Answer: Sanitary landfills are engineered structures that are used to safely dispose of solid waste. The waste is typically buried in layers that are covered with a layer of soil or other material to contain the waste and to reduce the spread of disease-causing organisms. Liners and leachate collection systems are also used to help prevent contamination of groundwater and surface water. Gas collection systems are also used to help prevent odours, reduce greenhouse gases, and capture methane for energy production. After the landfill has been filled, it is typically capped with a layer of soil and vegetation, to help prevent further contamination of the environment.

Q14. What are the three pillars of Sustainable Development?

Answer: The three pillars of Sustainable Development are:

1. Economic Development: The production and use of resources in a manner that sustains economic growth.

2. Social Development: The promotion of equitable access to resources and services, and the protection of human rights.

3. Environmental Protection: The conservation and management of natural resources in a manner that preserves their ecological integrity.

Q15. Explain the concept of Biomagnification.

Answer: Biomagnification is the process by which toxins such as pesticides, herbicides, and other chemicals accumulate in the tissues of organisms at higher levels than what is found in the environment. These chemicals can be taken up by organisms at the lower trophic levels in the food chain, such as plankton or fish, and as they move up the food chain, they are accumulated in higher concentrations, becoming more and more concentrated in the higher order predators. This process can have dangerous effects on organisms, as the higher concentrations of these toxins can cause illness, death, or reproductive failure.

Q16. What are the direct and indirect values of biodiversity?

Answer: Direct values of biodiversity refer to the tangible benefits that humans gain from nature, such as food, medicine, clean water, shelter, and beauty. Indirect values of biodiversity refer to the intangible benefits that humans gain from nature, such as spiritual enrichment, recreation, educational opportunities, and scientific knowledge.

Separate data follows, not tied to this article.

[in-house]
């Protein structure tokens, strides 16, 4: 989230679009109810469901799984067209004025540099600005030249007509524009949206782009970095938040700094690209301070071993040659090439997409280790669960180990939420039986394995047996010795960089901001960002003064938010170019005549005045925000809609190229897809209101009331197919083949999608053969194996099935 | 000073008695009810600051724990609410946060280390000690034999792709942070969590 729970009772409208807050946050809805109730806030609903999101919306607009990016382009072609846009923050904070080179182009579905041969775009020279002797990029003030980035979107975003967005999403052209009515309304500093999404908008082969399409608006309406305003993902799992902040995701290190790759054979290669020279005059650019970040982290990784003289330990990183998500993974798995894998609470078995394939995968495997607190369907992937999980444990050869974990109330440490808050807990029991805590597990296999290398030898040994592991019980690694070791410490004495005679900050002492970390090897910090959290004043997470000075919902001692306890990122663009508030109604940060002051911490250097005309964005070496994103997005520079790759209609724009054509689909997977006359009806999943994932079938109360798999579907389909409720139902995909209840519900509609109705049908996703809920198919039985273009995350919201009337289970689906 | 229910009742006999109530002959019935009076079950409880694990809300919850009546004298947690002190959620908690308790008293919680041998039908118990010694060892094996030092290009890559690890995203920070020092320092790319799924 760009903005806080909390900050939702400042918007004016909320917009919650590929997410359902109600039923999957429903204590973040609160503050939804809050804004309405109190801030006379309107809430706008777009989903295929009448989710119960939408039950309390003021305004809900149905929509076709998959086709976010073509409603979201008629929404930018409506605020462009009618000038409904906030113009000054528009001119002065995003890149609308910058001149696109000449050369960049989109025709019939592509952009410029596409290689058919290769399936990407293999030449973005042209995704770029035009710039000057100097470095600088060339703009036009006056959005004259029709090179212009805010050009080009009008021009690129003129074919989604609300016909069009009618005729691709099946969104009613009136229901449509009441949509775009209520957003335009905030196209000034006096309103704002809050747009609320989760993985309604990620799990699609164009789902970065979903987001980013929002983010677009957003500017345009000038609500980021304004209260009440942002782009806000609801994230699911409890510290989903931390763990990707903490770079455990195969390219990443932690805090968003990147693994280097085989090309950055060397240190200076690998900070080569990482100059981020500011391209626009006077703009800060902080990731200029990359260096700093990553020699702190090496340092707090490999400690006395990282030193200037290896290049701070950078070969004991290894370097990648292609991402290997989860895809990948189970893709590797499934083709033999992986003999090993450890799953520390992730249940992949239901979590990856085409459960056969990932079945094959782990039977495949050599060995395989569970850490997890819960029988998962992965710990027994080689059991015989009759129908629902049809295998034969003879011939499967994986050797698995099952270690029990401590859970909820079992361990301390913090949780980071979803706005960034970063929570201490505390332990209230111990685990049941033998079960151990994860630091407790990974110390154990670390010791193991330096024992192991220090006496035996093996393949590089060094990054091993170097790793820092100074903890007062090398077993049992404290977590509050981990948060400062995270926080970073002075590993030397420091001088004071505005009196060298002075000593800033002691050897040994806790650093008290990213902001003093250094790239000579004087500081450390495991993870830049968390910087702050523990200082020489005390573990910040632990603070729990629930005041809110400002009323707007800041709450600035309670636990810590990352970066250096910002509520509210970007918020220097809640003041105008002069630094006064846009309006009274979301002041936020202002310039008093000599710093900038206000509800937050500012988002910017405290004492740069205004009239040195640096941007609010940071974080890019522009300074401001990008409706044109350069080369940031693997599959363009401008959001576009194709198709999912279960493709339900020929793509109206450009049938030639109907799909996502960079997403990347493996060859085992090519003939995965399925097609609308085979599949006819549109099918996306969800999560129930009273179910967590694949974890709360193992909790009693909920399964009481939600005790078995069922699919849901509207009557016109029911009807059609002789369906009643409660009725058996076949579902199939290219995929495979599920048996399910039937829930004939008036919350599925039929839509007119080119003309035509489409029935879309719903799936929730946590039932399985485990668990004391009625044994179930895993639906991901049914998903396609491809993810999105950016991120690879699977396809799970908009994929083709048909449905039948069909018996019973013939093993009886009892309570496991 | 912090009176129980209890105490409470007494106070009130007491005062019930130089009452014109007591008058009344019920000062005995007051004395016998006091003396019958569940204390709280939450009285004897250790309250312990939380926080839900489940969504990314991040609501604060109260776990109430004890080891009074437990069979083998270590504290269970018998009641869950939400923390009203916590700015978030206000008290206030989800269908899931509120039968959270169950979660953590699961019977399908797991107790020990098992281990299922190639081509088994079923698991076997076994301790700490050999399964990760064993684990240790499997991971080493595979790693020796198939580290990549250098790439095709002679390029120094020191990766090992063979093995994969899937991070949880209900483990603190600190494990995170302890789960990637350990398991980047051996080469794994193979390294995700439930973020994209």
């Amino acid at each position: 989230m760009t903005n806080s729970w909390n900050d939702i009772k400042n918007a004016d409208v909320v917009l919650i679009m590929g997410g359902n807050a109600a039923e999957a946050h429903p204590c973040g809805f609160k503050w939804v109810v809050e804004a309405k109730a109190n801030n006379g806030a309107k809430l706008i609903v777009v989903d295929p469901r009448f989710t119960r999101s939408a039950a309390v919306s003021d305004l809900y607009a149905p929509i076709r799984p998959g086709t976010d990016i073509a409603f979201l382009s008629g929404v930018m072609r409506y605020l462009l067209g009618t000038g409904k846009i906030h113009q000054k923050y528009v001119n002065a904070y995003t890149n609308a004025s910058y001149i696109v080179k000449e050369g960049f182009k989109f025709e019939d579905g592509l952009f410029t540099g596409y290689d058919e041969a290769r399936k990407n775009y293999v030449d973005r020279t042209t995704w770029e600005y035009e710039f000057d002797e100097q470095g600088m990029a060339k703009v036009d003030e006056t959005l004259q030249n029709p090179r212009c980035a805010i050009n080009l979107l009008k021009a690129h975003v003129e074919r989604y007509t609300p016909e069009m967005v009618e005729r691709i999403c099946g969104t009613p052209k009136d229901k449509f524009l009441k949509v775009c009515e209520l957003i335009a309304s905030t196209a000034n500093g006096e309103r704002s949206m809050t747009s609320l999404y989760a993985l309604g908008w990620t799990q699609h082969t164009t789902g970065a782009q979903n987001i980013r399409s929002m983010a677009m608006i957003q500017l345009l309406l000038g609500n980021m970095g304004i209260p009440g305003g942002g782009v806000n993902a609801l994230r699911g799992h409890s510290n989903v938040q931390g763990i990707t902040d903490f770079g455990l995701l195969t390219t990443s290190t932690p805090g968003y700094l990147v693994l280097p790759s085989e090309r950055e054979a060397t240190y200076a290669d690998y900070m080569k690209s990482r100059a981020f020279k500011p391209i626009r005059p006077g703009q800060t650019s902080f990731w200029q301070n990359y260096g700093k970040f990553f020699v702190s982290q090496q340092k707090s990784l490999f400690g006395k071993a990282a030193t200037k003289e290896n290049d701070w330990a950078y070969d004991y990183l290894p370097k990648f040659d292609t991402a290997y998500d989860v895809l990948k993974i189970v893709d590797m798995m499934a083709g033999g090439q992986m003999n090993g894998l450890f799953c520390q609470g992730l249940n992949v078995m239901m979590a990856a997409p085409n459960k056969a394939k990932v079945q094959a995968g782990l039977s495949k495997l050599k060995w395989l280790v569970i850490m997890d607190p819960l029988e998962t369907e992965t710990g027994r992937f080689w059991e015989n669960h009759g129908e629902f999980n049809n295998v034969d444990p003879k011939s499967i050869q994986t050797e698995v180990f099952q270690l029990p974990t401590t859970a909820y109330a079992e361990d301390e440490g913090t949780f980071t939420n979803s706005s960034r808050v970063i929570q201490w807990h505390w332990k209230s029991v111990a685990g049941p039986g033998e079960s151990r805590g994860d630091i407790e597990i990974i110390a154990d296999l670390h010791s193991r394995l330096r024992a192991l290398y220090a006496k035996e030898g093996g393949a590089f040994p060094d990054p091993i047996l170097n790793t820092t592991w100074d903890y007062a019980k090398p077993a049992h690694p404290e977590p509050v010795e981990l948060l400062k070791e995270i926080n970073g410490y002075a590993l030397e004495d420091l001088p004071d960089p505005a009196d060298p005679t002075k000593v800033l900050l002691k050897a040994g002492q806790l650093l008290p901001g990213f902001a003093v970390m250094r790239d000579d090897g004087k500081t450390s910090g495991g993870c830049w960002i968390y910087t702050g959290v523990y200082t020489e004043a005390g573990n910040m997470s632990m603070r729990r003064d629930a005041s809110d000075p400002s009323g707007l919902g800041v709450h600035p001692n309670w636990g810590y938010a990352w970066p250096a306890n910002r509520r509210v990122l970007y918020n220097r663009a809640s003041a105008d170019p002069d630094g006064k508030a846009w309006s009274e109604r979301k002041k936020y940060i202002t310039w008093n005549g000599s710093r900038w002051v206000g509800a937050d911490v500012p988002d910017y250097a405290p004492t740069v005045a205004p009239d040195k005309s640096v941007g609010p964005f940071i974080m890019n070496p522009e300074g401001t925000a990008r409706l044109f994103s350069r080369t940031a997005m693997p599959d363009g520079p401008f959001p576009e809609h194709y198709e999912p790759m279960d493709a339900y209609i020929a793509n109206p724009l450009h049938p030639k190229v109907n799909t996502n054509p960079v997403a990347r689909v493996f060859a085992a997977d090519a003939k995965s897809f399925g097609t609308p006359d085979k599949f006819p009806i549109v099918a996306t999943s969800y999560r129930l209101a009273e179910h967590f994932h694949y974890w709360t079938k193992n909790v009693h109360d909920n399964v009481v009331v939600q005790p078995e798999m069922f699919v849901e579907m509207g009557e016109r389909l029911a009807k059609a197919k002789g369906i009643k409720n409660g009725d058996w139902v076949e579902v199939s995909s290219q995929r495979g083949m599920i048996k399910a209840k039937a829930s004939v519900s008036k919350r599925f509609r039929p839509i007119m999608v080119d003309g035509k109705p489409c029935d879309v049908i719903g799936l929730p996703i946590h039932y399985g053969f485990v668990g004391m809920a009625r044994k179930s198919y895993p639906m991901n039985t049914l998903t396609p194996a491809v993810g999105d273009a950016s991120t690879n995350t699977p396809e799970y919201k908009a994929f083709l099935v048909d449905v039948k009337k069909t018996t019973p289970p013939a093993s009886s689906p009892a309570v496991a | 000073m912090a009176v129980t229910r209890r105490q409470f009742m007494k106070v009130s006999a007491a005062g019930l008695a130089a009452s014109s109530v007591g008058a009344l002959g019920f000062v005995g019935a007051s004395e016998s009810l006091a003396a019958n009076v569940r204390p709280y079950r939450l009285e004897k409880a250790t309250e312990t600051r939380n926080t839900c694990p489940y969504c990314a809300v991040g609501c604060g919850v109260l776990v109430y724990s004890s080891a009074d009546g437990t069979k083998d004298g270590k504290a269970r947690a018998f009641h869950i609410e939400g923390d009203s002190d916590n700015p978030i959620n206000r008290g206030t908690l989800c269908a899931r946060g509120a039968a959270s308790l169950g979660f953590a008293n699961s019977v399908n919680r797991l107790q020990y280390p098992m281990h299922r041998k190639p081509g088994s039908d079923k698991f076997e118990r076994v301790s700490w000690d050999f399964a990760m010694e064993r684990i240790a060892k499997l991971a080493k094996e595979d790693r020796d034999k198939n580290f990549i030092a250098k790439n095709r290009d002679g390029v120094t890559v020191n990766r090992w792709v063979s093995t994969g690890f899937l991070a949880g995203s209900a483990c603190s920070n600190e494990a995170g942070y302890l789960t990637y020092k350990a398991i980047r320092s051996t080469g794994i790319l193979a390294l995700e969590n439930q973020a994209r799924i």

Q17. What is Montreal Protocol?

Answer: The Montreal Protocol is an international agreement to phase out the production and use of chemicals that deplete the ozone layer. It was originally signed in 1987 and has since been amended several times. The agreement is designed to reduce the emissions of ozone-depleting substances, such as chlorofluorocarbons (CFCs), halons, and methyl bromide. The Protocol has been widely successful, with most of the ozone-depleting substances now banned or being phased out.

Q18. Name some ozone-depleting substances.

Answer: Chlorofluorocarbons (CFCs), hydrochlorofluorocarbons (HCFCs), halons, carbon tetrachloride, methyl bromide, methyl chloroform.

                                    SECTION C


Q19. Differentiate between in-situ and ex-situ conservation methods.

Answer: In-situ conservation is the conservation of species in their natural habitat. This method is often used to protect species from extinction, as well as to protect their habitats from destruction. In-situ conservation can include setting up protected areas such as national parks, establishing laws to protect certain species, and controlling hunting and fishing activities.

Ex-situ conservation is the conservation of species outside of their natural habitat. This method is often used to preserve species that are endangered or threatened in their natural habitat. Ex-situ conservation can include capturing species and relocating them to a safe habitat, breeding programs, and maintaining gene banks for species.

Q20. Explain the concept of Photochemical Smog. What are its impacts?

Answer: Photochemical smog is a type of air pollution that is created when sunlight reacts with certain pollutants in the atmosphere. It is created by the reaction of nitrogen oxides (NOx) and volatile organic compounds (VOCs) in the presence of sunlight. The most dangerous components of photochemical smog are ozone (O3) and particulate matter, which can both cause a range of health and environmental problems.

 The impacts of photochemical smog include respiratory problems such as asthma, bronchitis, and emphysema. It can also cause eye irritation and damage to plants, animals, and crops due to the presence of ozone, particulate matter, and other air pollutants. Additionally, photochemical smog can have a negative effect on the climate, reducing visibility and contributing to global warming.